The Sig Sauer P226: Navy’s SEALs’ Gun of Choice (To Be Replaced By Glock)

    Kyle Mizokami

    Security,

    A sad day for a top weapon of war. 

    The SEALs put in an initial request for eight hundred P226s and the first pistols, officially named Mk. 25, were fielded in 1989. The Mk. 25 has a 4.4-inch barrel, nearly half an inch shorter than the Beretta M9, and the handgun is chambered for nine-millimeter parabellum. The frame is made from a steel alloy, while the slide is made from stainless steel for increased strength, and the slide is finished in Nitron for corrosion resistance. The gun weighs two ounces shy of two pounds with a loaded magazine.

    For three decades, the U.S. Navy’s Sea Air Land (SEAL) special-forces teams relied on a pistol apart from the rest of the American military. While the Army, the Marine Corps and even the rest of the Navy toted the Beretta M9 pistol, Navy SEALs carried an entirely different handgun altogether: the Sig Sauer P226.

    In the mid-1980s, the U.S. military finally moved away from the M1911A1 .45 caliber handgun to a new pistol, the Beretta 92FS. Known as the M9 in U.S. service, the Beretta was touted as a modern, safer, easier to shoot handgun with twice the ammunition capacity as the .45. The M9 was adopted by all arms of the military, including U.S. Navy’s elite SEAL Team Six. Trained for counterterrorism missions, Team Six operators honed their close-quarter shooting skills to a sharp edge, and during the 1980s it was rumored Team Six’s small arms ammunition budget was greater than that of the entire U.S. Marine Corps.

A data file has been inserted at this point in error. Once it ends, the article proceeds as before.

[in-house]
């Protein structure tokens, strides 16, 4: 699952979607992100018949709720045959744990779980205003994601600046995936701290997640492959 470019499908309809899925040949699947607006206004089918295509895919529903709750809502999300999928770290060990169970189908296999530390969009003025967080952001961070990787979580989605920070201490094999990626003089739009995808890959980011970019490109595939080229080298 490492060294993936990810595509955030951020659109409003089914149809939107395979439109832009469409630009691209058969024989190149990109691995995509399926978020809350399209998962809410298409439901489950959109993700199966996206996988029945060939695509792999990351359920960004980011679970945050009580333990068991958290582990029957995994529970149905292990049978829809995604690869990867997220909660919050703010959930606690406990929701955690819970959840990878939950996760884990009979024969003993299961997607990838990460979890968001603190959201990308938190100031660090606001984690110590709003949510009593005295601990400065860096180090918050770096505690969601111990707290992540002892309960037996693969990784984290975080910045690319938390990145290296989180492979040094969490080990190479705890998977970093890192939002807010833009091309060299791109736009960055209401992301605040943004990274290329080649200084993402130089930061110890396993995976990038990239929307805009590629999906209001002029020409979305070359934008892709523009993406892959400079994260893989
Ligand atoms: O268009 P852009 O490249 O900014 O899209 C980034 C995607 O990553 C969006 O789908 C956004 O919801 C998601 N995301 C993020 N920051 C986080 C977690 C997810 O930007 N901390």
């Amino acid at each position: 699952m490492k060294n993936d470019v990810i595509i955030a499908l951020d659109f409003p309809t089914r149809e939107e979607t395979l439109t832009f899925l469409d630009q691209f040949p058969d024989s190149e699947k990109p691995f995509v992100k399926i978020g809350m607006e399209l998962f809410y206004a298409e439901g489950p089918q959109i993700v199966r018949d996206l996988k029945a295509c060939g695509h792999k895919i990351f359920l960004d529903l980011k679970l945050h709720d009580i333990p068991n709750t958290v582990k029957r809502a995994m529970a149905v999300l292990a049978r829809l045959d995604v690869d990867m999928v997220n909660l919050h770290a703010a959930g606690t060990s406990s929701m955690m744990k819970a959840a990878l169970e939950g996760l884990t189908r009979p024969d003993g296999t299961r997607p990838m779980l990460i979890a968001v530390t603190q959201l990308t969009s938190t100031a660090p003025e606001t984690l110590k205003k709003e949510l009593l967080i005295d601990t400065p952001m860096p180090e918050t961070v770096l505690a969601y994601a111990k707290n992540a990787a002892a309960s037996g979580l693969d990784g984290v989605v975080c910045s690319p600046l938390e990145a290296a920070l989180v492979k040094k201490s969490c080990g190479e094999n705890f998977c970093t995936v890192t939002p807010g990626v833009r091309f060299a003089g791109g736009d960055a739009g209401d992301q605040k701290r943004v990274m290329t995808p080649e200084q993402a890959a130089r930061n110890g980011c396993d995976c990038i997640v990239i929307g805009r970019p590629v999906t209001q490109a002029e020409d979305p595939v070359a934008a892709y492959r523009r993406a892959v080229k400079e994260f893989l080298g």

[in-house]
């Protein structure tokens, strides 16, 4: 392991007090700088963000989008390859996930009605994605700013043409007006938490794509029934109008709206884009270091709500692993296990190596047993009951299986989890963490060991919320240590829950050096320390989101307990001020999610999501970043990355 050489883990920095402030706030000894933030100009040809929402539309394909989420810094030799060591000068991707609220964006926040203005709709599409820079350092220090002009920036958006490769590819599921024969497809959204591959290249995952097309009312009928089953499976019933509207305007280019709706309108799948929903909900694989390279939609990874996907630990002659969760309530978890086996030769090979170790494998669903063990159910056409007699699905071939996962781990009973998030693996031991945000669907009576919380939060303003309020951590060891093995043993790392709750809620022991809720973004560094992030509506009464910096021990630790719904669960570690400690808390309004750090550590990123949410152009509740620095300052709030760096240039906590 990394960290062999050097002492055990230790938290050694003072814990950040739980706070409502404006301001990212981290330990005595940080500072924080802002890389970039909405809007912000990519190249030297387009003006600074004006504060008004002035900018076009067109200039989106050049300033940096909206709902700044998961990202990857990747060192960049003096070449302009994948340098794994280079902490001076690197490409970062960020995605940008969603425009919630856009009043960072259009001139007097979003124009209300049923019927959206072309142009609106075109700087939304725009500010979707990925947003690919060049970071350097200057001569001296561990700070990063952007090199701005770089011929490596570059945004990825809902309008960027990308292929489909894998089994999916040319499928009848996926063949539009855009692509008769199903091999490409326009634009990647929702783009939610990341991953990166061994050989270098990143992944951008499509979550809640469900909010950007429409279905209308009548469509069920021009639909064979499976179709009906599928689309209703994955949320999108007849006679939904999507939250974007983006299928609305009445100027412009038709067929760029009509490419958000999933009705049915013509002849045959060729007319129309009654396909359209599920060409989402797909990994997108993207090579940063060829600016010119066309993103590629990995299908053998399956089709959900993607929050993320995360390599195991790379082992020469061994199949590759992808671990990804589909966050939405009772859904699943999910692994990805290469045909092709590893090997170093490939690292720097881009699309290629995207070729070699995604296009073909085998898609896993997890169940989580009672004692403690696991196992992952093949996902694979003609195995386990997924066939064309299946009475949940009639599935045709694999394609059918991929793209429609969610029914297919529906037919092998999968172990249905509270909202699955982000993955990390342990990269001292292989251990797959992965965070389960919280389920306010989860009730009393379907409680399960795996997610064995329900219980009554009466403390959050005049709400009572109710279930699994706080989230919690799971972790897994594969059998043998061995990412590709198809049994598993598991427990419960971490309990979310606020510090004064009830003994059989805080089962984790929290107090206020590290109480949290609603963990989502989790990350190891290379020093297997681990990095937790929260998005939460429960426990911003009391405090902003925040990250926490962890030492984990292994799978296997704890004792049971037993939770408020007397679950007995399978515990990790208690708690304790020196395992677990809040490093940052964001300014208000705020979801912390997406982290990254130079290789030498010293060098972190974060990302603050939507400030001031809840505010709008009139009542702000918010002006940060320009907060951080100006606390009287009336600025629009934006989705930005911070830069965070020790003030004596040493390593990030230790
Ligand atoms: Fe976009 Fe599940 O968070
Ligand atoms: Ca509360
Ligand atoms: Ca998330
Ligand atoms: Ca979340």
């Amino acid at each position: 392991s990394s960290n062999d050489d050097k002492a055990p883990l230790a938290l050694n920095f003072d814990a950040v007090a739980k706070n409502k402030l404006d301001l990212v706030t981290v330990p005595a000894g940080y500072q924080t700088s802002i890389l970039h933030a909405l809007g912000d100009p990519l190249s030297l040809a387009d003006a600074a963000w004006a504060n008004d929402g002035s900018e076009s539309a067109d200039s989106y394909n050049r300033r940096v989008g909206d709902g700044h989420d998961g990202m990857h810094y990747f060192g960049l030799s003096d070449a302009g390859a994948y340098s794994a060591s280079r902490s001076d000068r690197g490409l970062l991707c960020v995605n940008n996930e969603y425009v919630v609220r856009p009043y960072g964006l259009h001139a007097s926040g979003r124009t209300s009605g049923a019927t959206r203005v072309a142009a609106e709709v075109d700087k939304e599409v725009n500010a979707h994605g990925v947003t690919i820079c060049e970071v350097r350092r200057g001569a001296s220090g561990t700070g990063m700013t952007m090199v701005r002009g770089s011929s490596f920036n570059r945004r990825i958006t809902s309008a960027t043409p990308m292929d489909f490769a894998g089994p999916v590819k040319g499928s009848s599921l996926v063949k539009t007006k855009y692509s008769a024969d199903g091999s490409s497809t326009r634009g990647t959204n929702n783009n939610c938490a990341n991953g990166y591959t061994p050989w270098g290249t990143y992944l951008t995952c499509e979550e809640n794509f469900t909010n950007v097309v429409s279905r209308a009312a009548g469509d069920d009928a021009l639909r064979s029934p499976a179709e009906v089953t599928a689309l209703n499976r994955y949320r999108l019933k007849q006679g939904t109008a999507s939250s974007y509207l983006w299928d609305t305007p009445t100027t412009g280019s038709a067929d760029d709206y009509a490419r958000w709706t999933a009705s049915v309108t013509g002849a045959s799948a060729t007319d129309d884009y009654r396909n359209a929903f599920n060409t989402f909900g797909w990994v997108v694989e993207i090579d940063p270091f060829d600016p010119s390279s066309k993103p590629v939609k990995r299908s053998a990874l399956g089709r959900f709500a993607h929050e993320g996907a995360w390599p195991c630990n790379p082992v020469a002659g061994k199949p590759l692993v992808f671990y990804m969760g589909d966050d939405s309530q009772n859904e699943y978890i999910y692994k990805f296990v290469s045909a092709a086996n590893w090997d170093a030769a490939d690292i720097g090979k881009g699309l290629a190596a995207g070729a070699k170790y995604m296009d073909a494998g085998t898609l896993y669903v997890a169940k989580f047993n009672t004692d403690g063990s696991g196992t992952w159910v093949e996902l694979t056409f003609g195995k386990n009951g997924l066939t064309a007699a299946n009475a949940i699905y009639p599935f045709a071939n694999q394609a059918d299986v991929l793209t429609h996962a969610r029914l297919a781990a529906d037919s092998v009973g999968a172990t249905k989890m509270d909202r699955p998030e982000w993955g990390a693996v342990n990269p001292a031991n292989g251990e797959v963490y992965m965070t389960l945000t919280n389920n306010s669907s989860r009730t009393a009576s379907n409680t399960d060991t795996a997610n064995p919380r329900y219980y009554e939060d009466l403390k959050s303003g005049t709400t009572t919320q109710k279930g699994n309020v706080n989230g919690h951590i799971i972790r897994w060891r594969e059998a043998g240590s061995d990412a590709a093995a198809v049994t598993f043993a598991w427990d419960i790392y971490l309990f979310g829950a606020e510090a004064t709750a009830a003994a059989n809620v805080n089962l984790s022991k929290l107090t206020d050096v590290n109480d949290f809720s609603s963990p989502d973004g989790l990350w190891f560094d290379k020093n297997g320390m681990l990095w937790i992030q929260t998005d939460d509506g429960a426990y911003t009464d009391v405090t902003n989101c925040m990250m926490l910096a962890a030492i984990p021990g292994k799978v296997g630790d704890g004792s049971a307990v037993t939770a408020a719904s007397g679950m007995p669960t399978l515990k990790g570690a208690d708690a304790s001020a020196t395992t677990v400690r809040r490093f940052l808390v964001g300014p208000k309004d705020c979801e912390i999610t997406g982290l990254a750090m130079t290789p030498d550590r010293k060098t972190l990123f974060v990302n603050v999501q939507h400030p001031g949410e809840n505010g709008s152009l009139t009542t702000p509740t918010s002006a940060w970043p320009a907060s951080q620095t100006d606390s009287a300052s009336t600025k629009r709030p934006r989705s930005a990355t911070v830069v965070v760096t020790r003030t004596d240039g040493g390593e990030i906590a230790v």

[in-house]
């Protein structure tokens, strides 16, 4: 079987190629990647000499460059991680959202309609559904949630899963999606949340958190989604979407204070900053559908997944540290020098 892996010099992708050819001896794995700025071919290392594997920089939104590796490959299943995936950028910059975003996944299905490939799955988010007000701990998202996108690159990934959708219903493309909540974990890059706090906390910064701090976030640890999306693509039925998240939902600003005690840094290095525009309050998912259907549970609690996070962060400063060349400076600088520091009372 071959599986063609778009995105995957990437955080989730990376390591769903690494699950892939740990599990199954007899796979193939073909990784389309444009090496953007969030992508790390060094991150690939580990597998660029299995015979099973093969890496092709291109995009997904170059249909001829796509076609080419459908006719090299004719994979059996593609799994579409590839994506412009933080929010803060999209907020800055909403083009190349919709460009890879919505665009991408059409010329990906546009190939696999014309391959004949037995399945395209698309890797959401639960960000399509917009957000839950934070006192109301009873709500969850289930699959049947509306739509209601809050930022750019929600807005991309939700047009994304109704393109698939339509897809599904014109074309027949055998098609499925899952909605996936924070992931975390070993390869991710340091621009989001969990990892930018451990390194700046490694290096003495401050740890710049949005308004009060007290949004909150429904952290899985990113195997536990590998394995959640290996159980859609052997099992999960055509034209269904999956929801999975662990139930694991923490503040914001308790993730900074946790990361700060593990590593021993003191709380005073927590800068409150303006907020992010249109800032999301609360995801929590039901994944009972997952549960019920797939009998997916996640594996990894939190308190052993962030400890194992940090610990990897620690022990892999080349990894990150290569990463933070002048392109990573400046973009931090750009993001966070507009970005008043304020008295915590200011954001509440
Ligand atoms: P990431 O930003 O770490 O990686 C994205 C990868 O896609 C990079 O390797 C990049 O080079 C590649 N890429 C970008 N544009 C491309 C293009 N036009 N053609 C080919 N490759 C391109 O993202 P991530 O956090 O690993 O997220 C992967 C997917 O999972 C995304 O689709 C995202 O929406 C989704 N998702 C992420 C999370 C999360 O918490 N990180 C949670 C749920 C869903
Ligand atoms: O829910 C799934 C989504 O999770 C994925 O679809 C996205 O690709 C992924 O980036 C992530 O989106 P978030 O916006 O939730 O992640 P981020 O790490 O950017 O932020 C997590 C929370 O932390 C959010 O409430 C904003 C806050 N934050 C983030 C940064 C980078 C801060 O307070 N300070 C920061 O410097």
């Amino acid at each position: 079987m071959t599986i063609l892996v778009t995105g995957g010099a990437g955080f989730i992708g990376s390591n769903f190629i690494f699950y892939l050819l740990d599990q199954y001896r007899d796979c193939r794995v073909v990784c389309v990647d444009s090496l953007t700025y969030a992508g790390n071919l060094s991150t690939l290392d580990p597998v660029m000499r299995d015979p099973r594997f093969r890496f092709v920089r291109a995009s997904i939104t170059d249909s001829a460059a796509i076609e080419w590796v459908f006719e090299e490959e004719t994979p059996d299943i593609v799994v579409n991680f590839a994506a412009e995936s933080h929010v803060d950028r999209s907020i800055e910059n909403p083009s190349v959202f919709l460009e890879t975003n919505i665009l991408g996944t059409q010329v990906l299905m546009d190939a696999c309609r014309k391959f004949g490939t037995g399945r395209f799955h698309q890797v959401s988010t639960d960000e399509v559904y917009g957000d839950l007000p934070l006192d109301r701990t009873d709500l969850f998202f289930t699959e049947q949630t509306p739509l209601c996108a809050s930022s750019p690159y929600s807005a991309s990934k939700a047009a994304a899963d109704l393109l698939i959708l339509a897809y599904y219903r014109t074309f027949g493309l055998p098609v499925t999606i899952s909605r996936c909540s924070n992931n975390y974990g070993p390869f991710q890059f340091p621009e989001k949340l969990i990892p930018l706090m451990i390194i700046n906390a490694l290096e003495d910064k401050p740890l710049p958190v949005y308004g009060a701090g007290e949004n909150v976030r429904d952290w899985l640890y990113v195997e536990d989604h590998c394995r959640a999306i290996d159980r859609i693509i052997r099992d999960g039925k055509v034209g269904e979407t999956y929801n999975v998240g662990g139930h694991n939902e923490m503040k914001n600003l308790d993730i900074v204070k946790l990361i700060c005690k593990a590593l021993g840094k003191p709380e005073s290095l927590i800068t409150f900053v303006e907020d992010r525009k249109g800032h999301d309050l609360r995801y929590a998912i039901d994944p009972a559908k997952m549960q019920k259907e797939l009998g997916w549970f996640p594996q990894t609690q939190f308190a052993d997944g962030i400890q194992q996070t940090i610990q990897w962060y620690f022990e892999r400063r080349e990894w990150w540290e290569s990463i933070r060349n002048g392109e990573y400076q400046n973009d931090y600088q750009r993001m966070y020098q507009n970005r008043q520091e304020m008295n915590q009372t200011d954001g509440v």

All of this meant that SEALs assigned to Team Six placed a great deal of wear and tear on their pistols. In 1986, a SEAL demonstrating the Beretta for a visiting VIP was injured when the rear portion of the pistol slide broke off, sending the slide crashing into the sailor’s face. Although the injury was relatively minor and only a few pistols showed signs of slide cracking (a deficiency Beretta later fixed), the SEALs wanted a new pistol.

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